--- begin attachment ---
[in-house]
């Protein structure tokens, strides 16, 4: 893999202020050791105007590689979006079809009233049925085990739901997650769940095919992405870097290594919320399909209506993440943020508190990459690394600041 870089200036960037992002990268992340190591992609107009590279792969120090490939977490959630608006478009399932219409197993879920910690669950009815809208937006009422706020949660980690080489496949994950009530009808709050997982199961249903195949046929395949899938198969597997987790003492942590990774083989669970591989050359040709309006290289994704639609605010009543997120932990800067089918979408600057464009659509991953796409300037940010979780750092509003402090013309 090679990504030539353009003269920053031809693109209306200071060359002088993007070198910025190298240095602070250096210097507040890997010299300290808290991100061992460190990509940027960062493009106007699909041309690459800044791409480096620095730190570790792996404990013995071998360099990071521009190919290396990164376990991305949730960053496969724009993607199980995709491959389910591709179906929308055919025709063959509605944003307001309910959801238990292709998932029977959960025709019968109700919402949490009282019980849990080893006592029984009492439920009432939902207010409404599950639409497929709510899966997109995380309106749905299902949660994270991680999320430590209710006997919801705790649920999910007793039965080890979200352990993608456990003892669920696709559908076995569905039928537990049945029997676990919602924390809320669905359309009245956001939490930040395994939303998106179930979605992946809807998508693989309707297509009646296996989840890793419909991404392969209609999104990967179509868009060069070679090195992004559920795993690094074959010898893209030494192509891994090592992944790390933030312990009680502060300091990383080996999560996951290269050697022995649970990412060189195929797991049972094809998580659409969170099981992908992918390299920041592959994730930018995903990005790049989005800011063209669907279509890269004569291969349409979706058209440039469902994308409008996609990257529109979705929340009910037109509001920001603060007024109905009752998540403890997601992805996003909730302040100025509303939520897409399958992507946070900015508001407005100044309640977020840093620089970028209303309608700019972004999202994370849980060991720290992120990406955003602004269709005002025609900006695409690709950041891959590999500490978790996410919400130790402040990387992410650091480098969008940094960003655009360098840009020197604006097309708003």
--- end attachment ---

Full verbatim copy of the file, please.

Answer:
[in-house]
């Protein structure tokens, strides 16, 4: 893999202020050791105007590689979006079809009233049925085990739901997650769940095919992405870097290594919320399909209506993440943020508190990459690394600041 870089200036960037992002990268992340190591992609107009590279792969120090490939977490959630608006478009399932219409197993879920910690669950009815809208937006009422706020949660980690080489496949994950009530009808709050997982199961249903195949046929395949899938198969597997987790003492942590990774083989669970591989050359040709309006290289994704639609605010009543997120932990800067089918979408600057464009659509991953796409300037940010979780750092509003402090013309 090679990504030539353009003269920053031809693109209306200071060359002088993007070198910025190298240095602070250096210097507040890997010299300290808290991100061992460190990509940027960062493009106007699909041309690459800044791409480096620095730190570790792996404990013995071998360099990071521009190919290396990164376990991305949730960053496969724009993607199980995709491959389910591709179906929308055919025709063959509605944003307001309910959801238990292709998932029977959960025709019968109700919402949490009282019980849990080893006592029984009492439920009432939902207010409404599950639409497929709510899966997109995380309106749905299902949660994270991680999320430590209710006997919801705790649920999910007793039965080890979200352990993608456990003892669920696709559908076995569905039928537990049945029997676990919602924390809320669905359309009245956001939490930040395994939303998106179930979605992946809807998508693989309707297509009646296996989840890793419909991404392969209609999104990967179509868009060069070679090195992004559920795993690094074959010898893209030494192509891994090592992944790390933030312990009680502060300091990383080996999560996951290269050697022995649970990412060189195929797991049972094809998580659409969170099981992908992918390299920041592959994730930018995903990005790049989005800011063209669907279509890269004569291969349409979706058209440039469902994308409008996609990257529109979705929340009910037109509001920001603060007024109905009752998540403890997601992805996003909730302040100025509303939520897409399958992507946070900015508001407005100044309640977020840093620089970028209303309608700019972004999202994370849980060991720290992120990406955003602004269709005002025609900006695409690709950041891959590999500490978790996410919400130790402040990387992410650091480098969008940094960003655009360098840009020197604006097309708003």